Senate Majority Leader Mitch McConnell (L), President Trump (C), and House Speaker Paul D. Ryan. (NICHOLAS KAMM,SAUL LOEB/AFP/Getty Images)

Donald Trump the politician has always been more about style than substance — more about personality than policy. The details have shifted with the changing winds, but Trump diehards have stuck with him, even when they acknowledged his flaws.

So it should be no surprise that they're giving him a total pass for working with Democrats rather than Republicans.

A new poll from Monmouth University shows Trump paying virtually no price with his base for going through Democrats on the last two major issues: the debt ceiling and immigration. Trump had previously lost some support from the GOP base, but his recent moves don't appear to have sped things up at all. And if anything, Republicans are taking Trump's side against GOP leaders in Congress.

Among the key findings:

  • Trump's approval rating among Republican voters remains at 79 percent — about where it has been in other polls.
  • Only 6 percent of Republicans say Trump has been “too willing” to work with Democrats; 74 percent say he has “shown the right amount of willingness.”
  • Just 18 percent say his actions over the past month have raised questions about his conservatism; 73 percent say they haven't.
  • 71 percent of Republicans say it's possible Trump is working with Democrats because GOP leaders haven't been able to pass his agenda, but just 32 percent think it's possible that Trump just isn't as conservative as he claims.

The most striking finding, though, is on immigration. Trump's agreement with Democrats to codify DACA, or Deferred Action for Childhood Arrivals, in exchange for more border security has caused even some of Trump's most stalwart conservative media supporters to balk. They believe it represents Trump going back on his most important campaign promise — the very ethos of his entire campaign.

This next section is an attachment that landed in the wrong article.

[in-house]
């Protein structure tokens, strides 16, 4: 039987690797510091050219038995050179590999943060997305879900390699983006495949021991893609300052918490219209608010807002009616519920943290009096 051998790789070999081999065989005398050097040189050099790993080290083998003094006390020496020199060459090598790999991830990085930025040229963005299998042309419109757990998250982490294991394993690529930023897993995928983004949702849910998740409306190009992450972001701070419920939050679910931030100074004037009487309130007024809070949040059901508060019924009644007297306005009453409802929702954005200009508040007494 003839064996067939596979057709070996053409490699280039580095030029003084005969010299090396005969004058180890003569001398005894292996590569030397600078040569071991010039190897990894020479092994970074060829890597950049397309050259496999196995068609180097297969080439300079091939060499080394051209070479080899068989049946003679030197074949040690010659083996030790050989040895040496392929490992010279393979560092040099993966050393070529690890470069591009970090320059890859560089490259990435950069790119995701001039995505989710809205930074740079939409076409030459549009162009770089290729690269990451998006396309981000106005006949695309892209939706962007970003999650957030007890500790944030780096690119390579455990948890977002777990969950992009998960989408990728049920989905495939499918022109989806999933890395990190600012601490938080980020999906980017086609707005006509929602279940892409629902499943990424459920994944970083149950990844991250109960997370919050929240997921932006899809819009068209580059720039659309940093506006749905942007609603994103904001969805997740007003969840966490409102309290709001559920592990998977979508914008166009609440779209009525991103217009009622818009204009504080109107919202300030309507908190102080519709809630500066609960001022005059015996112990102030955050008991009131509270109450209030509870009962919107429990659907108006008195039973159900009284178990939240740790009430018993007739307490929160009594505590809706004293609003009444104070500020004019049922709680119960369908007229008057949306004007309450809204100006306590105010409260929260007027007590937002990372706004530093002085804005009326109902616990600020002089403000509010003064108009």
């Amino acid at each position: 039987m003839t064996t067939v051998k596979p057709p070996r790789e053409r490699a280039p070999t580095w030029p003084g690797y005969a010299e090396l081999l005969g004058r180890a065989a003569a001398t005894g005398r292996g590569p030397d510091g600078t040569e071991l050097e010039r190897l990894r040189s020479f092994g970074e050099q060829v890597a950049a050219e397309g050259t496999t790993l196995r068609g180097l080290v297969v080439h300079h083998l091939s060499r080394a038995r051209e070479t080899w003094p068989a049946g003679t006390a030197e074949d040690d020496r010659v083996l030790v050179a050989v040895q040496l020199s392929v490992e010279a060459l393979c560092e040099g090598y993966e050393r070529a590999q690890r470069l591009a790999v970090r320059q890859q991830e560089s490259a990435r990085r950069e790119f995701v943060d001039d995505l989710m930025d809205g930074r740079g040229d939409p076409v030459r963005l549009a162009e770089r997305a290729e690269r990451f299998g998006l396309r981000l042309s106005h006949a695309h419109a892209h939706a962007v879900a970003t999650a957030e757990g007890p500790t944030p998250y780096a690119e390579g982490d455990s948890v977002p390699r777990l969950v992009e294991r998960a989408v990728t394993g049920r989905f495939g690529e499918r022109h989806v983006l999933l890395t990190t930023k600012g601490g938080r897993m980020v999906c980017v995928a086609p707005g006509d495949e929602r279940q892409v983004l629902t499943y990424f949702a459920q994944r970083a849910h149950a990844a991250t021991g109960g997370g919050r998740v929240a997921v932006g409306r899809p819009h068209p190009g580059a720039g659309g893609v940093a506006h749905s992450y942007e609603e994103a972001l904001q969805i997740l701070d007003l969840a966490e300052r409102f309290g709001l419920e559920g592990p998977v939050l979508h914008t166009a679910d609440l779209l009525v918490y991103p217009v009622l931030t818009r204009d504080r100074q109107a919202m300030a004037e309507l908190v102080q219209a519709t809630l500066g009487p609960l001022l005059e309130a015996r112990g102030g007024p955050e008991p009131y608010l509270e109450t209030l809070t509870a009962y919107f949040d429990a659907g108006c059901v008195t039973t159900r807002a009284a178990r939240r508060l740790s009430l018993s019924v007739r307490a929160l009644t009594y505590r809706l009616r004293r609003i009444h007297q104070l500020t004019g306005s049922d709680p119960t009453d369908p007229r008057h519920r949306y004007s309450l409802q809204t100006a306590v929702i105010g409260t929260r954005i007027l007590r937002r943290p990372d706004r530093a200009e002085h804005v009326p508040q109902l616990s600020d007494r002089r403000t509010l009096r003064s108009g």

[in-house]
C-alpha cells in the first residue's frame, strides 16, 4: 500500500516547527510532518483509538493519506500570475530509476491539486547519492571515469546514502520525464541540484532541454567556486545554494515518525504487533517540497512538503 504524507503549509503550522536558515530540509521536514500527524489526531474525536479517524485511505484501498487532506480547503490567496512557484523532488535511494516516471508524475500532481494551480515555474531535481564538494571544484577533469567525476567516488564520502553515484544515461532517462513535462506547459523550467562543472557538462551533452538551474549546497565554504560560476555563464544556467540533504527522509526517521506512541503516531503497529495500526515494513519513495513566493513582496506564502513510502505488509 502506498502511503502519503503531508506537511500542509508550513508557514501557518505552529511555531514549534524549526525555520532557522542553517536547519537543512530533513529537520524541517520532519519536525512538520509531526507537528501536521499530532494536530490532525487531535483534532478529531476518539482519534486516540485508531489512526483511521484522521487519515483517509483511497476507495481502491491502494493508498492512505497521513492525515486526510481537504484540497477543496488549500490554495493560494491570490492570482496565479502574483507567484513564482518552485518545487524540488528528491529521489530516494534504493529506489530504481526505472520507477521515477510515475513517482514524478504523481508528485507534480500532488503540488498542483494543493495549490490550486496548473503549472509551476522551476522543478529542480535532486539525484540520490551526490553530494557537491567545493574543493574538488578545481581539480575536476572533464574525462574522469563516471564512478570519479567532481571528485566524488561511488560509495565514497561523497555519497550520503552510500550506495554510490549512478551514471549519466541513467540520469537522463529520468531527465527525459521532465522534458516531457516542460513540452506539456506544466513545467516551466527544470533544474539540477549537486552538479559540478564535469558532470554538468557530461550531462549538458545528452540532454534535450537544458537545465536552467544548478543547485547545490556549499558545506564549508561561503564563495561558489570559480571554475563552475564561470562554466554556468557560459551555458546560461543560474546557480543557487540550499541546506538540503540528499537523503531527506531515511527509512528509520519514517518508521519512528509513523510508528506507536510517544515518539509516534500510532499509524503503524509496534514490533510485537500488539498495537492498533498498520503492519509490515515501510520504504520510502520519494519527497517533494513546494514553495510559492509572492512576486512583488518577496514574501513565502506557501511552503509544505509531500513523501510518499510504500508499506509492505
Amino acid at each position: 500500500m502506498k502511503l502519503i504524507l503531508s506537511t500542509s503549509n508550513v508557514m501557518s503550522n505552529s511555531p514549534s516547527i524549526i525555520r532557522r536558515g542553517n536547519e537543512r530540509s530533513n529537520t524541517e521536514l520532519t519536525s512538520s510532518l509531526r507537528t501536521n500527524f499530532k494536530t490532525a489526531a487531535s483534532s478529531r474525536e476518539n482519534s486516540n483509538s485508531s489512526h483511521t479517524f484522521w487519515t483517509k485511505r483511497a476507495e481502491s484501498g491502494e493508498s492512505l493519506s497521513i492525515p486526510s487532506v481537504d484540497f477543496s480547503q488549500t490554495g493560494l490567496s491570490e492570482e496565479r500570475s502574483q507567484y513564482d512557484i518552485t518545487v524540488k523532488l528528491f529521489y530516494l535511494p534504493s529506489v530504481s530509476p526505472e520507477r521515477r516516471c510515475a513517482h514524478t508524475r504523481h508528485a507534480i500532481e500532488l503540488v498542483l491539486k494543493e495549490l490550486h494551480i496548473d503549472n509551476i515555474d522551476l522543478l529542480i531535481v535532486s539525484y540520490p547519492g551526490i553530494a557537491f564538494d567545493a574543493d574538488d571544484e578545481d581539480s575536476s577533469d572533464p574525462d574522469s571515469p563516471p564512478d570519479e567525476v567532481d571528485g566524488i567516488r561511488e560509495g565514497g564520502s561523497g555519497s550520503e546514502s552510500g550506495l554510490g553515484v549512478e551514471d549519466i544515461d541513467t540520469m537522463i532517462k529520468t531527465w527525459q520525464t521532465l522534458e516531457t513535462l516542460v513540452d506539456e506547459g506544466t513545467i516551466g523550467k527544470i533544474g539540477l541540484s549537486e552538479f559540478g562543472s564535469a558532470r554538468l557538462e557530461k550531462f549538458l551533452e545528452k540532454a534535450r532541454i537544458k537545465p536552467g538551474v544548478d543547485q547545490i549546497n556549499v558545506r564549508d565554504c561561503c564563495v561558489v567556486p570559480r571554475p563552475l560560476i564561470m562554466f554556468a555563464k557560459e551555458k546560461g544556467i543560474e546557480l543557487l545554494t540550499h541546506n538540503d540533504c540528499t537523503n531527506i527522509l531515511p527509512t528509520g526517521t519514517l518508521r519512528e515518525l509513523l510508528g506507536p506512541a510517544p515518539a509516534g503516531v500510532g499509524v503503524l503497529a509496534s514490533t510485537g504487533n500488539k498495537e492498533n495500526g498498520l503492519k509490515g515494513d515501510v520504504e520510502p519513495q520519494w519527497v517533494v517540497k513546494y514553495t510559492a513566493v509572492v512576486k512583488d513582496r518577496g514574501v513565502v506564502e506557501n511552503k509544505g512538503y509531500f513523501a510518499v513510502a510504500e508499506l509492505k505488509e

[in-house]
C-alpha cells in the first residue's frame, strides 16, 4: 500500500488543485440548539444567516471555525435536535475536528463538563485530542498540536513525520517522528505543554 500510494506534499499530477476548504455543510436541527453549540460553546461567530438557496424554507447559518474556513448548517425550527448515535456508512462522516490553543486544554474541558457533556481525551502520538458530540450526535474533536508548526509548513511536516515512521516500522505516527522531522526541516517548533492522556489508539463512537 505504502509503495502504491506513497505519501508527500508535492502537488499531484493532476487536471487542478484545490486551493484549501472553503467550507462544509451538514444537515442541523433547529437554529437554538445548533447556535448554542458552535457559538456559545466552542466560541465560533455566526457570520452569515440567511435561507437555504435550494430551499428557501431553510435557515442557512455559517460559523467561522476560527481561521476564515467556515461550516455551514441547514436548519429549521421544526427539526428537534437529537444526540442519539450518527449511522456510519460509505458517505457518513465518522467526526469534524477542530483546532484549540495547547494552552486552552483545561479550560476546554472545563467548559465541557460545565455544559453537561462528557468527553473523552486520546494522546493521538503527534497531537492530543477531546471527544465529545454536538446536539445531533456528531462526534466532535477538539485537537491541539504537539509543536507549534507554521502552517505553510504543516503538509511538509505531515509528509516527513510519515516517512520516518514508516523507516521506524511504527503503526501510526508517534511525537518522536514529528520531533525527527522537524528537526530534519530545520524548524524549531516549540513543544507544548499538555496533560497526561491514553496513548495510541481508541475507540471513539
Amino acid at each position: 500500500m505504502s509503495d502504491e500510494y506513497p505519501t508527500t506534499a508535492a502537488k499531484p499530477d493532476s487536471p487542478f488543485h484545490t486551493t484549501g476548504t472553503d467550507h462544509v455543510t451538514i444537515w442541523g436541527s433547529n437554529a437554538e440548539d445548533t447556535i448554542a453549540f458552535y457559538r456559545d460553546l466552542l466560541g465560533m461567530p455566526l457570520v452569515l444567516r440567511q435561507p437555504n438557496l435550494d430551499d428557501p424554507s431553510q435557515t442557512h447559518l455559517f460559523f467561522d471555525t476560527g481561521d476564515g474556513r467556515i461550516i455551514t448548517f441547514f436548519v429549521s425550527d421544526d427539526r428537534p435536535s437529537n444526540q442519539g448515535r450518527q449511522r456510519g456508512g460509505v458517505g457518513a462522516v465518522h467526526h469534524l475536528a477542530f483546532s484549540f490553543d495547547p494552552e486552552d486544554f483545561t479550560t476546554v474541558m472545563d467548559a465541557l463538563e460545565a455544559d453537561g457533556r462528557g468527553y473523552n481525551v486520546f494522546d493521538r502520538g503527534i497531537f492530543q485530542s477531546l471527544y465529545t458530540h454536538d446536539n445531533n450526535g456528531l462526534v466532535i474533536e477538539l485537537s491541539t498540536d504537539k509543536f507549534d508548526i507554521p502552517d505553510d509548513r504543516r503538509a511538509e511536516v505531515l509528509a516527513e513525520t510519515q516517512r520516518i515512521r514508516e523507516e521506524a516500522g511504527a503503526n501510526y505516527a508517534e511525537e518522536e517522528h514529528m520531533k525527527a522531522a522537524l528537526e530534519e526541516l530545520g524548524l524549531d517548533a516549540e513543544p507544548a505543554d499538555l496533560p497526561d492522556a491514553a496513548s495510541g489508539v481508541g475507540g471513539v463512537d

But the base doesn't really see it that way. Despite the fervor for Trump's hard-line immigration policies, just 1 in 5 Republicans (20 percent) say they would be “very dissatisfied” if Trump softened his immigration position. In fact, a majority say they would either be “very” (14 percent) or “somewhat” (41 percent) satisfied if he did soften his position. Even 50 percent of Trump voters say they would be satisfied.


This is a bit of a chicken-and-egg question. Are Republicans okay with Trump's immigration dealmaking because they aren't actually as far-right as he is on the issue? Or are they warming to a softened immigration platform because Trump has now signaled that's his intention?

It's likely a little bit of Column A and a little bit of Column B. We've seen ample evidence that Trump's supporters are willing to see his moves in the most favorable light, and this poll suggests there is plenty of that when it comes to his dealings with Democrats. When a pollster asks whether Republicans would be okay with Trump doing something, it's clear their default is more toward "yes" than "no." Polls have repeatedly shown GOP voters are averse to compromise with Democrats on their core values; but suddenly Trump does exactly that, and it's A-okay with them.

It also suggests Trump has the upper hand on GOP leaders if they were to ever come to a real impasse. If you're House Speaker Paul D. Ryan (R-Wis.) or Senate Majority Leader Mitch McConnell (R-Ky.) and you see this poll, you have to believe Trump can do pretty much whatever he wants with whichever party leaders he pleases.